Microeconomics – 6. Monopoly and Monopolistic Competition

  1. What is a cartel? Are cartels legal in the United States?
  2. When does a monopoly exist? What is the pricing rule for a monopoly?
  3. Illustrate the dead weight loss of a monopoly.
  4. What is characterized by a natural monopoly?
  5. Why is breaking up a natural monopoly a bad idea?
  6. When the government regulates monopolies, where is price usually set?
  7. Illustrate X-inefficiency. Why is this concept important?
  8. What does dynamic efficiency measure? What is the implication of dynamic efficiency for monopolies?
  9. What are the defining characteristics of monopolistic competition?
  10. Explain the three key differences between oligopoly and monopolistic competition.
  11. Define the four-firm concentration ratio. Why are concentration ratios so important in studying market structure?
  12. Discuss the concepts of strategic interaction and mutual interdependence.
  13. What can we say about the difference between monopolistic competition and perfect competition?
  14. Discuss the relationship between product differentiation and nonprice competition.
  15. Identify four sources of product differentiation.
  16. From the economist’s point of view, product differentiation in general and advertising in particular have what two goals?
  17. For what two reasons is monopolistic competition sometimes called noncollusive oligopoly?
  18. What will profits be for monopolistic competition in the short and long run?
  19. Illustrate the short and long run implications of monopolistic competition for market performance.
  20. Some economists argue that monopolistic competition leads to both excessive advertising and needless brand proliferation. Why?

Microeconomics – 5. Perfect Competition

  1. To what does industry structure refer? What are the major types of industry structures?
  2. What is the central concept driving the structure-conduct-performance paradigm?
  3. Identify several types of market conduct.
  4. How is market performance measured?
  5. What is the most important requirement of perfect competition?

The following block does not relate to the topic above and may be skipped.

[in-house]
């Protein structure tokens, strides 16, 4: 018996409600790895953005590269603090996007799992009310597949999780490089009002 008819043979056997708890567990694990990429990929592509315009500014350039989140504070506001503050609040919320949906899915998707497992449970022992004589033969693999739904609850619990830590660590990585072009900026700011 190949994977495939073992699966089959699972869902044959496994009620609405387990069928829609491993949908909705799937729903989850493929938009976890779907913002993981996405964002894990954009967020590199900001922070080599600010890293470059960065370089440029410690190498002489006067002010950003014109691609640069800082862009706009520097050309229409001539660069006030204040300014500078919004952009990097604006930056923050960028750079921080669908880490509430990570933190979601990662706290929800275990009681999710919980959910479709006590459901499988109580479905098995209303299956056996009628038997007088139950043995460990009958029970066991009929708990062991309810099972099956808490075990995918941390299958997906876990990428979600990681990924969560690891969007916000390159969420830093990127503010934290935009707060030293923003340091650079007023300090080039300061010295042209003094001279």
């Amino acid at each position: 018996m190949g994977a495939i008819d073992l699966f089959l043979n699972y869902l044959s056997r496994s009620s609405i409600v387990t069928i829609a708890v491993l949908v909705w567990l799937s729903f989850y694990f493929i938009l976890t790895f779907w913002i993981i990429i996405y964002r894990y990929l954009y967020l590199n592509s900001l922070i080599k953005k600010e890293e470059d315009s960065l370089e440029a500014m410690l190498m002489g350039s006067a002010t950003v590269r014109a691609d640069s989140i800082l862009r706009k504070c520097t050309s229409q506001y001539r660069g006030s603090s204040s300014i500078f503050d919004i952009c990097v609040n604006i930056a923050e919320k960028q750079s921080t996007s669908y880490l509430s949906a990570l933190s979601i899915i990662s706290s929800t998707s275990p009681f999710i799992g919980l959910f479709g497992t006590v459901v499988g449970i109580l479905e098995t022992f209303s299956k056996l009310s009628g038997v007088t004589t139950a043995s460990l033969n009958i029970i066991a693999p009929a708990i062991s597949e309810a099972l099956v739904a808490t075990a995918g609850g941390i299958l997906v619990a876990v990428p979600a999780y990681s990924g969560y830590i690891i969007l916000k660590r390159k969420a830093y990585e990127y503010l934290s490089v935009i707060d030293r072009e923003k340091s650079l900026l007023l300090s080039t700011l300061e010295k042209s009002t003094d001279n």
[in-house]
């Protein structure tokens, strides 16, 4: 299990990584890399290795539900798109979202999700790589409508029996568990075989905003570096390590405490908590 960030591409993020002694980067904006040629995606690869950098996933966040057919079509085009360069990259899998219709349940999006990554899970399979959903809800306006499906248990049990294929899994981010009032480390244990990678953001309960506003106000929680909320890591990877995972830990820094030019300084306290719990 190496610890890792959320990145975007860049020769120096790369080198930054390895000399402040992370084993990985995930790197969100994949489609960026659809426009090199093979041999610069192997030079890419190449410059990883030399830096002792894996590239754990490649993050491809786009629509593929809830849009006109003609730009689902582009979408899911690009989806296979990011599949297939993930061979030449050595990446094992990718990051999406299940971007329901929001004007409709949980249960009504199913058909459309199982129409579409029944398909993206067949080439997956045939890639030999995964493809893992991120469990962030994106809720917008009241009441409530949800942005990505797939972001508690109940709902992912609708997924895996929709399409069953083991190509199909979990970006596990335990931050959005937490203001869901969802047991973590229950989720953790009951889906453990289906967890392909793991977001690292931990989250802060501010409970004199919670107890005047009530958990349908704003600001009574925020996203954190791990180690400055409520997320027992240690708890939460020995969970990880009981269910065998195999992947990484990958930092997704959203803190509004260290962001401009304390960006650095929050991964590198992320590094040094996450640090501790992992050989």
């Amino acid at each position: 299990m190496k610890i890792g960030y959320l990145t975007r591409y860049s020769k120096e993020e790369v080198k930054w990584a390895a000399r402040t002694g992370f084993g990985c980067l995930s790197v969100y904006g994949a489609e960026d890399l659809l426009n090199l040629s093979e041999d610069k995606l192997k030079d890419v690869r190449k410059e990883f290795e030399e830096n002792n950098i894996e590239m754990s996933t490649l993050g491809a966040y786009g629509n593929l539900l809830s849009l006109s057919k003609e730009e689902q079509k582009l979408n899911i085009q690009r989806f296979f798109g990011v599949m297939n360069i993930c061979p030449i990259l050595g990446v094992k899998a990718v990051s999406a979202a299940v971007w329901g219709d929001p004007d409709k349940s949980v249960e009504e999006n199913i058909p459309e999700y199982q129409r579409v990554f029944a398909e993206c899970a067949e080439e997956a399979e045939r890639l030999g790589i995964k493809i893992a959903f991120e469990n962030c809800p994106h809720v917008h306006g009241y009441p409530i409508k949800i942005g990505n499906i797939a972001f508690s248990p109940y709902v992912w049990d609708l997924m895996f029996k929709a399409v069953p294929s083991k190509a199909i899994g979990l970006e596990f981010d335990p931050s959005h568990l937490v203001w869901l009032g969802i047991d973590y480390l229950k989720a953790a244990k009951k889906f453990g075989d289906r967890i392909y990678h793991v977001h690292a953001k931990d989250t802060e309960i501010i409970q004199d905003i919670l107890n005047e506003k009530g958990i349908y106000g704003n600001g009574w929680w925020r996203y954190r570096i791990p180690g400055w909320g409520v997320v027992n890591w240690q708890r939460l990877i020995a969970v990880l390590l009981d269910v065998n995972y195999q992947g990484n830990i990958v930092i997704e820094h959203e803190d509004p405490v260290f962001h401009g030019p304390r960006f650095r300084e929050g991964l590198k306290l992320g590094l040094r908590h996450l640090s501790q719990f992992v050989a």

6. Illustrate the price taker concept.
  7. Define marginal revenue.
  8. What is the relationship between the industry market price and the firm’s marginal revenue in a perfectly competitive industry?
  9. Define a homogenous product.
  10. What does free entry and exit mean? Why is this assumption important?
  11. What does perfect or complete information mean? What does this assumption ensure?
  12. Explain the externalities problem.
  13. Explain the public goods problem.
  14. Why is the market failure concept so important?
  15. Given a market structure of perfect competition, what kind of conduct with respect to pricing can we expect? What is the profit-maximizing rule?
  16. If the profit-maximizing firm always sets its output at a level where marginal cost equals marginal revenue, then what must be true about the firm’s supply curve?
  17. Explain the shutdown condition or shutdown rule.
  18. Illustrate long run equilibrium for the competitive firm. What does price equal and how much economic profits does it earn?
  19. What is the difference between accounting and economic profits?
  20. What is the relationship between price and average total cost in the long run equilibrium?
  21. What is the difference between allocative and productive efficiency?
  22. Explain Pareto Optimality.
  23. Illustrate consumer and producer surplus and the dead weight loss.
  24. A perfectly competitive market yields the most efficient use and allocation of resources, as embodied in productive and allocative efficiency. Yet still, there are several problems. Describe two.